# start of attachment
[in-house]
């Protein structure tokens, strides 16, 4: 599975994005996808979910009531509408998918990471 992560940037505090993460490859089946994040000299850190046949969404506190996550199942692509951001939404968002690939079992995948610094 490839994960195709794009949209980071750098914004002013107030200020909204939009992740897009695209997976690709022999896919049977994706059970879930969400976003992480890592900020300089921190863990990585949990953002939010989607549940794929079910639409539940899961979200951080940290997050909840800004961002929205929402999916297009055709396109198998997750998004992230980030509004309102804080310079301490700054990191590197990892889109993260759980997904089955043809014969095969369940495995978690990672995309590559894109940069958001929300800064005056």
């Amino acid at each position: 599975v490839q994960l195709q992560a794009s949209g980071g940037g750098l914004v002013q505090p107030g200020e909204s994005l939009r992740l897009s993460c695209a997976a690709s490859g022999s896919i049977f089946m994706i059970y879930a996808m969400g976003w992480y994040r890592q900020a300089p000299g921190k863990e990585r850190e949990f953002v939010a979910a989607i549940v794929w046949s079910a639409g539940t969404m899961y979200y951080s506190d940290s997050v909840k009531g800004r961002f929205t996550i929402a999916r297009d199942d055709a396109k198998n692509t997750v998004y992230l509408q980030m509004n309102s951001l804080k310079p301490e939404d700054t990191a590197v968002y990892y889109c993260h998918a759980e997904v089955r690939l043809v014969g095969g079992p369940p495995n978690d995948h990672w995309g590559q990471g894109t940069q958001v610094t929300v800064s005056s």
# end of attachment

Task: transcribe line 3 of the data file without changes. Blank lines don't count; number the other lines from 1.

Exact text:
């Amino acid at each position: 599975v490839q994960l195709q992560a794009s949209g980071g940037g750098l914004v002013q505090p107030g200020e909204s994005l939009r992740l897009s993460c695209a997976a690709s490859g022999s896919i049977f089946m994706i059970y879930a996808m969400g976003w992480y994040r890592q900020a300089p000299g921190k863990e990585r850190e949990f953002v939010a979910a989607i549940v794929w046949s079910a639409g539940t969404m899961y979200y951080s506190d940290s997050v909840k009531g800004r961002f929205t996550i929402a999916r297009d199942d055709a396109k198998n692509t997750v998004y992230l509408q980030m509004n309102s951001l804080k310079p301490e939404d700054t990191a590197v968002y990892y889109c993260h998918a759980e997904v089955r690939l043809v014969g095969g079992p369940p495995n978690d995948h990672w995309g590559q990471g894109t940069q958001v610094t929300v800064s005056s």